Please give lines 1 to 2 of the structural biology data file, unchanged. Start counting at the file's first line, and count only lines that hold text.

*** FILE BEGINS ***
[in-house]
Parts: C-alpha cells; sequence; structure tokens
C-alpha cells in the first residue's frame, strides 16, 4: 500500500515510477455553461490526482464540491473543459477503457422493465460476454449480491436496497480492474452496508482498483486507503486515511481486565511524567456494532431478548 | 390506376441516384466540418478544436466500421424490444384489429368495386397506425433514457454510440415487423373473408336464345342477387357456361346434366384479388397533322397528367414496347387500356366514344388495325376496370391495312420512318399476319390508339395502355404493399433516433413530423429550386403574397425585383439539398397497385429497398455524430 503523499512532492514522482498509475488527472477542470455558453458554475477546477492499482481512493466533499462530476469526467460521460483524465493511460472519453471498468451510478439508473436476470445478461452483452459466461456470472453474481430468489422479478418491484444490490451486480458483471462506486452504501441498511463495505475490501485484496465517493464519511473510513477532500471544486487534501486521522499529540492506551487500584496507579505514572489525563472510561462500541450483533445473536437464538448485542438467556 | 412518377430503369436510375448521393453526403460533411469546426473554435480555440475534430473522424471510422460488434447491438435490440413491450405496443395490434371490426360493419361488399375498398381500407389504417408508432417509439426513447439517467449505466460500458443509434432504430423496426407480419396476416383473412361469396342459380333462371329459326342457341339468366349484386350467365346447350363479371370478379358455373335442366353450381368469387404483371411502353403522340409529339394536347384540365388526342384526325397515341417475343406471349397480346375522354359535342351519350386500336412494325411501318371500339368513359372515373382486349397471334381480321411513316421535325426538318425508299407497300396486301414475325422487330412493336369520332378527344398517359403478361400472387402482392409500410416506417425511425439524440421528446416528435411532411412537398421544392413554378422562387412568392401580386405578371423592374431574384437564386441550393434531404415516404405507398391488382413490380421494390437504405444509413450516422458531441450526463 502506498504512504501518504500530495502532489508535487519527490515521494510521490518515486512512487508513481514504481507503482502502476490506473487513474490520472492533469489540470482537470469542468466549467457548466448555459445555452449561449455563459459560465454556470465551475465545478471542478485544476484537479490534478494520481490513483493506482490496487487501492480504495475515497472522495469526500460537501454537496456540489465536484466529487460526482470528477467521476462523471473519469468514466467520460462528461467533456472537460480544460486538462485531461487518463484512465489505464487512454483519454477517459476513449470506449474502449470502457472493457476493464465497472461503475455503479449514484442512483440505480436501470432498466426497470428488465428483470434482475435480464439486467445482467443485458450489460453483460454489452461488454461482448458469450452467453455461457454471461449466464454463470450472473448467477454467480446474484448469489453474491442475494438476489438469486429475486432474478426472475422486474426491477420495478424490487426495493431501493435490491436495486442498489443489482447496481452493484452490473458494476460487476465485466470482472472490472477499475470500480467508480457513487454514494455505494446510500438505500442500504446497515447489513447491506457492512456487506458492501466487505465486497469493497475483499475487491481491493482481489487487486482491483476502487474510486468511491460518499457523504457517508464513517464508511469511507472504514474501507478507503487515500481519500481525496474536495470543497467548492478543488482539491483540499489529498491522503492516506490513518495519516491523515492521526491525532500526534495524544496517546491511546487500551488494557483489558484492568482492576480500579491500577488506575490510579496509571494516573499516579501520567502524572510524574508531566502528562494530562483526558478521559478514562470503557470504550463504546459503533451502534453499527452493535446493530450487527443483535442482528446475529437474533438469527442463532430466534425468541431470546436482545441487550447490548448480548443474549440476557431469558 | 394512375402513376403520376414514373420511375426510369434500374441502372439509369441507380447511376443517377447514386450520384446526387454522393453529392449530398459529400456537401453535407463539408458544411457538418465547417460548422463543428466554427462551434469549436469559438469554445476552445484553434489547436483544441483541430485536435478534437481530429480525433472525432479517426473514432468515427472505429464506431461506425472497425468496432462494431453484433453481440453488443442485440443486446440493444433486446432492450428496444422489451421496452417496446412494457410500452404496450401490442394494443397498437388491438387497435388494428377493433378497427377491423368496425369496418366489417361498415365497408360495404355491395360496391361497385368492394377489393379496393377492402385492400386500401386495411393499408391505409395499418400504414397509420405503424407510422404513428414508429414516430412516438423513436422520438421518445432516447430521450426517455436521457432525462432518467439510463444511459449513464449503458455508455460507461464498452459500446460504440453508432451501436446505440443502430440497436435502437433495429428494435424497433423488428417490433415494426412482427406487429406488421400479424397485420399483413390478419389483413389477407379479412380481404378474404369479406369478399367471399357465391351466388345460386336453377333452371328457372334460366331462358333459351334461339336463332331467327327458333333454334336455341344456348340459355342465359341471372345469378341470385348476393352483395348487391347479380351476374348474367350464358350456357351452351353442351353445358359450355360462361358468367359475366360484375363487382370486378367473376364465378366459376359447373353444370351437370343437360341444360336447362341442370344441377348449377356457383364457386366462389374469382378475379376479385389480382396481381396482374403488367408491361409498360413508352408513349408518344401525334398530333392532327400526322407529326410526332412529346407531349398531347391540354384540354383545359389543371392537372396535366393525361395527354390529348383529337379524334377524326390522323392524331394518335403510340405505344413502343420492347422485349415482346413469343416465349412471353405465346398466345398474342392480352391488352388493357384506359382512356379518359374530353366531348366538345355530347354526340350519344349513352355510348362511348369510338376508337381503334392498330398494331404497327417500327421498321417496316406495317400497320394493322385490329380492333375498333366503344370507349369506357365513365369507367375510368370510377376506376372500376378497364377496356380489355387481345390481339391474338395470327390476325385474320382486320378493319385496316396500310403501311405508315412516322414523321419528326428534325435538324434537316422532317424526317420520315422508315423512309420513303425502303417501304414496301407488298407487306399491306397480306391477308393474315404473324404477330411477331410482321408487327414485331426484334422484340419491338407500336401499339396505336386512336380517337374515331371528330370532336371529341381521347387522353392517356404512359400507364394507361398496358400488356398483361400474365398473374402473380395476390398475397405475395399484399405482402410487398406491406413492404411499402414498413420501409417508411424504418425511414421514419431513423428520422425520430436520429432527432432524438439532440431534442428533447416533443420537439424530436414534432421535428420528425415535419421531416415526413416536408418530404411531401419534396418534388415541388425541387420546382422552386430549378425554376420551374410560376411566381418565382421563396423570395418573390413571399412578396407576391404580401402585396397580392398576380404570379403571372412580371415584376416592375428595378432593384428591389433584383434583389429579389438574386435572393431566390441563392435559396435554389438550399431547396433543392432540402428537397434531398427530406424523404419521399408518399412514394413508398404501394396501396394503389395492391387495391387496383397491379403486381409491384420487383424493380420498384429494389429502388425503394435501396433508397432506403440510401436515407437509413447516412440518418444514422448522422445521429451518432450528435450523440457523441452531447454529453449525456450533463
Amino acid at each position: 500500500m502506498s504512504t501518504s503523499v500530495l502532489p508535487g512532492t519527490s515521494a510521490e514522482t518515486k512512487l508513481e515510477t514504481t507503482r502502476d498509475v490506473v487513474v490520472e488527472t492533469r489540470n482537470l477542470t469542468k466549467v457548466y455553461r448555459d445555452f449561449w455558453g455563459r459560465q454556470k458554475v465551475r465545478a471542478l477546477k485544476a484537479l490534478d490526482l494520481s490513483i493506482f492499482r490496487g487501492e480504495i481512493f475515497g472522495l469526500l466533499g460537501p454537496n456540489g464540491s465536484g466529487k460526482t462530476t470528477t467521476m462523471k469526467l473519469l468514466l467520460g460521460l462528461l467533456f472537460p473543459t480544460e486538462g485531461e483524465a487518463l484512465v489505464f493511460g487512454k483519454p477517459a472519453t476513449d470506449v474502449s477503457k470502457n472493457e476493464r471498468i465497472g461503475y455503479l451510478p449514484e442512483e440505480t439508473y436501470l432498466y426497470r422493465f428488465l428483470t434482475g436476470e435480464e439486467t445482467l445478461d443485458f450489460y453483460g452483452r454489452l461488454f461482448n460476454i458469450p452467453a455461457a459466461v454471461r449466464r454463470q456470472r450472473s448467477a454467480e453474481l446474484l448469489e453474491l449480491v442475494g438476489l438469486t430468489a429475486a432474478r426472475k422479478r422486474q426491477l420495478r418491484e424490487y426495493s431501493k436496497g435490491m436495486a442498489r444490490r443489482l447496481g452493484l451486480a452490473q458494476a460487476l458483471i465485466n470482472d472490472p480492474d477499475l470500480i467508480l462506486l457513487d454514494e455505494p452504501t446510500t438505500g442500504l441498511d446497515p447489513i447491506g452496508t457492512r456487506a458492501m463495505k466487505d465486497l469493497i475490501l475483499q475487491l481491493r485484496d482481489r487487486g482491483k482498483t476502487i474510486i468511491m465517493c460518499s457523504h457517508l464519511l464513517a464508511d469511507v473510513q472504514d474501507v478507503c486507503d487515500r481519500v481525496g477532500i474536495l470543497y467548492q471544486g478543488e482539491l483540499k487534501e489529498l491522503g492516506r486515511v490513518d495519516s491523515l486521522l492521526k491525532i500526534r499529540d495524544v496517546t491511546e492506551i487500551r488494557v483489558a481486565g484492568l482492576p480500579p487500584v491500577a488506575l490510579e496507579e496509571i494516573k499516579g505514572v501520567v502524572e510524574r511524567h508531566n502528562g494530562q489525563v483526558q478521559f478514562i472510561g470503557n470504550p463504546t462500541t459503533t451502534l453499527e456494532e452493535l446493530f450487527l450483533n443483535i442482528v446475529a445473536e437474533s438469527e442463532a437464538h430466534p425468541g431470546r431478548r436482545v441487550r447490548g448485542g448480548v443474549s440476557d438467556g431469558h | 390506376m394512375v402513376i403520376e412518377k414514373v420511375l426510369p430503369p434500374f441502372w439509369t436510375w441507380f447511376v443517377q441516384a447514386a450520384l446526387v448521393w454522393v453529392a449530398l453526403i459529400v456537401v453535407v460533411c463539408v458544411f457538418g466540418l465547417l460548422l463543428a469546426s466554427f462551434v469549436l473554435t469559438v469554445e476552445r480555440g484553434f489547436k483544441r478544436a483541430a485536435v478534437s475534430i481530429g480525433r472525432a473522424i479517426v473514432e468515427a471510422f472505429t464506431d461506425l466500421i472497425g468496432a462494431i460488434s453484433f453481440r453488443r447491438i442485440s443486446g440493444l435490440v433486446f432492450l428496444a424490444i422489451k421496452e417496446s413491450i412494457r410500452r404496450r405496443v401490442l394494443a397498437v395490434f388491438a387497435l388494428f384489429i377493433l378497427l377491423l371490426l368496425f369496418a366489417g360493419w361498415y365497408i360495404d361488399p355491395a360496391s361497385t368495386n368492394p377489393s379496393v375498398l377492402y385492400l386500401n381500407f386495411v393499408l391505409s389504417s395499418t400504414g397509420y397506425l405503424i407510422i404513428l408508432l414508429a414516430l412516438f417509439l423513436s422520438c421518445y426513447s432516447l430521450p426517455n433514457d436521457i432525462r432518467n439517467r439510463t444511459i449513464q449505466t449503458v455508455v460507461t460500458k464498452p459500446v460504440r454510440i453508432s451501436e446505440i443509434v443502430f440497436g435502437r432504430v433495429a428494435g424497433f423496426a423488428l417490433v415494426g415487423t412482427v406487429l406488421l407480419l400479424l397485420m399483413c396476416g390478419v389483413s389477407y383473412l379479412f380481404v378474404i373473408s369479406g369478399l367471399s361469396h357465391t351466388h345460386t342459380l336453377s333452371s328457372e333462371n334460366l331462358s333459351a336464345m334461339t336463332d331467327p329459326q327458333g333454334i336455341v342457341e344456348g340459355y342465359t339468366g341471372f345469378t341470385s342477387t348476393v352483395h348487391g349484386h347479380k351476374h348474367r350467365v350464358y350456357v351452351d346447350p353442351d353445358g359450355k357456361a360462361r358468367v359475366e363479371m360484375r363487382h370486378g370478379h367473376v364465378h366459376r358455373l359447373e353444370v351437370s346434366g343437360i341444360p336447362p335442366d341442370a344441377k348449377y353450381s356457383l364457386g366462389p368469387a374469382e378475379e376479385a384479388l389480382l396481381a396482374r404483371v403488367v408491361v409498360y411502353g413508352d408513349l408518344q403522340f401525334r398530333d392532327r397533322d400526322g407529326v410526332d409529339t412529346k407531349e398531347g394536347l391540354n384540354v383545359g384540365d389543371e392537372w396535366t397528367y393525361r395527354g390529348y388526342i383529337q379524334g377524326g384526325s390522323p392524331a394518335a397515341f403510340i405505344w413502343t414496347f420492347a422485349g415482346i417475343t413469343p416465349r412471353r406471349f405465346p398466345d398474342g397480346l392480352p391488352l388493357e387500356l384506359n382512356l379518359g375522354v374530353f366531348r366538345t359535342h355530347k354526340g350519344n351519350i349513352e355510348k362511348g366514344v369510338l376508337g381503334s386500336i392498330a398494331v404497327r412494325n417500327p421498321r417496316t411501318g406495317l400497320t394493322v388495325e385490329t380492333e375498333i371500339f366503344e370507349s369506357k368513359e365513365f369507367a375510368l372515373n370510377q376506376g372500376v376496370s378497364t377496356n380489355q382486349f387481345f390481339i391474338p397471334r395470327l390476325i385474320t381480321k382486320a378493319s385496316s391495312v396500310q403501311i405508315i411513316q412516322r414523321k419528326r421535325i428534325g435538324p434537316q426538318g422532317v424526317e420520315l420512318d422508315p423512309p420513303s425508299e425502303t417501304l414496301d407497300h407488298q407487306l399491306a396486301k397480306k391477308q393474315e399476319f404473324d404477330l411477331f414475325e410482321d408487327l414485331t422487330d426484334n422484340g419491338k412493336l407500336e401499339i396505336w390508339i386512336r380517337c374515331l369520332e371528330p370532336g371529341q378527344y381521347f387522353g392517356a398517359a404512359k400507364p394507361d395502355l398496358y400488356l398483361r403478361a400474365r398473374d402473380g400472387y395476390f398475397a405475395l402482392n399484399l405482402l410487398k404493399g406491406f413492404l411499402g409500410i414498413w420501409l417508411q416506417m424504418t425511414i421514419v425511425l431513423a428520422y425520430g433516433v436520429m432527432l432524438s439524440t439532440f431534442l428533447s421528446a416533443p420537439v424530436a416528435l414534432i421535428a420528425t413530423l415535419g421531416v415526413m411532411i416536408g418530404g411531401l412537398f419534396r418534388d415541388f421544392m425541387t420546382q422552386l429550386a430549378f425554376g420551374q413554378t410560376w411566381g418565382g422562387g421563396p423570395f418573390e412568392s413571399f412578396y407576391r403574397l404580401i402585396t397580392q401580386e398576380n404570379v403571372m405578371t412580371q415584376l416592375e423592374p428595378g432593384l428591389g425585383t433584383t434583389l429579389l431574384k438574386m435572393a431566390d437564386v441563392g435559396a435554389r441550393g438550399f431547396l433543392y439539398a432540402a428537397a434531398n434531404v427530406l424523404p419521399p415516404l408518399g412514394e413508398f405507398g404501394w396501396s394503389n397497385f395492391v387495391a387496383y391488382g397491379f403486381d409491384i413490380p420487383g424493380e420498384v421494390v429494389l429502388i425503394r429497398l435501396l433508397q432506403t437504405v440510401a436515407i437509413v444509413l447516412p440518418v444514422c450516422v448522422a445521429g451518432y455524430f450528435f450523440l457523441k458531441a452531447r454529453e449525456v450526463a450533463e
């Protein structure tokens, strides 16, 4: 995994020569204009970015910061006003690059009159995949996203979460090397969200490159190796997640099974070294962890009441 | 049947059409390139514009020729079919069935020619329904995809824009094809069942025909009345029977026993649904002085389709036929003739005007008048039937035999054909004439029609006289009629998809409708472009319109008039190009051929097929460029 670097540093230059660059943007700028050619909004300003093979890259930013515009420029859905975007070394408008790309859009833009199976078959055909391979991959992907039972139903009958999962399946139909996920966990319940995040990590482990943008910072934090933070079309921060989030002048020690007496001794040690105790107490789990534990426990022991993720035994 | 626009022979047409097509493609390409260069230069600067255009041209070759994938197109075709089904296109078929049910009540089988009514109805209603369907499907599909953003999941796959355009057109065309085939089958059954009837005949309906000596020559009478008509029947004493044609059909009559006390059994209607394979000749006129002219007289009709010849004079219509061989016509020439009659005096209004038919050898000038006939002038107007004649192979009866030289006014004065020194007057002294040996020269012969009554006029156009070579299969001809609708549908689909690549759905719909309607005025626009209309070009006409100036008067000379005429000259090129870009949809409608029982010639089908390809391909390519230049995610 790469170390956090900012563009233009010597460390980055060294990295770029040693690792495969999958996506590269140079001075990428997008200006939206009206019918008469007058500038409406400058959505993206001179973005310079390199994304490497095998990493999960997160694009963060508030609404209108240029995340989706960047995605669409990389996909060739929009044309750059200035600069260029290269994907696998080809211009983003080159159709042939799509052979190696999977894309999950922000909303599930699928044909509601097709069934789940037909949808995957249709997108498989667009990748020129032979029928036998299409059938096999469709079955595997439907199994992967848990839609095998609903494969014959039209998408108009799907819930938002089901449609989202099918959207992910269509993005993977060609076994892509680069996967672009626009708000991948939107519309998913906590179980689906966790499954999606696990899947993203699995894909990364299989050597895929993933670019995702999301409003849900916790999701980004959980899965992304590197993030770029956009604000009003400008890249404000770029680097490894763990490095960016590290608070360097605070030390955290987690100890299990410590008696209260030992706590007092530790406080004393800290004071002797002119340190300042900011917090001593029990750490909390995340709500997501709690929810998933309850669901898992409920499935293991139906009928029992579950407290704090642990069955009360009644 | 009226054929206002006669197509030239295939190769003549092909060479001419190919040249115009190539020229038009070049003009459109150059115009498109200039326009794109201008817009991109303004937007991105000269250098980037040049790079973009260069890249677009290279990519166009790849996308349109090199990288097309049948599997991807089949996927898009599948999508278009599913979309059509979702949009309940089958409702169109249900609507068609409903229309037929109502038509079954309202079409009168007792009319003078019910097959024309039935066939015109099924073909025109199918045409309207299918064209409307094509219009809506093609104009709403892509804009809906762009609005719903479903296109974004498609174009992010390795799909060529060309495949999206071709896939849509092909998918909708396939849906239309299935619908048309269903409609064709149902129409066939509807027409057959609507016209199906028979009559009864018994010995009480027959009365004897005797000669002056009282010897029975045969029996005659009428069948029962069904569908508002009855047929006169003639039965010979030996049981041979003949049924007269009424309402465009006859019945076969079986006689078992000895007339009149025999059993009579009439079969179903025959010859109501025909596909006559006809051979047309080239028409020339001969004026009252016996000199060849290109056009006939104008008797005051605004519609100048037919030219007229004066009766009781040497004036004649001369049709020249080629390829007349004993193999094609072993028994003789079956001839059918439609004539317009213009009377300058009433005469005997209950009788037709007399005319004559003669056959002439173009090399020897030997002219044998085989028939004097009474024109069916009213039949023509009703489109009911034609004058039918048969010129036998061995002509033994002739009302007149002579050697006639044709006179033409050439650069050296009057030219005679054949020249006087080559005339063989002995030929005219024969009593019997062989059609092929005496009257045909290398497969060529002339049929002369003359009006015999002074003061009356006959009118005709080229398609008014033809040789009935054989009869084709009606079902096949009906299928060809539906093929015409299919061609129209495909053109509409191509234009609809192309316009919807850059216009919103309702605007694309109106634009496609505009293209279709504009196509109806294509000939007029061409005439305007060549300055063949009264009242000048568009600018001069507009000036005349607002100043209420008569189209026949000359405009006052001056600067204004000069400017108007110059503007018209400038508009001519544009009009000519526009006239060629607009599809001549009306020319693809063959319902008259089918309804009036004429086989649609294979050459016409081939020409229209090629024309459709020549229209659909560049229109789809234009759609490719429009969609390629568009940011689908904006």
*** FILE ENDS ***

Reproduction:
[in-house]
Parts: C-alpha cells; sequence; structure tokens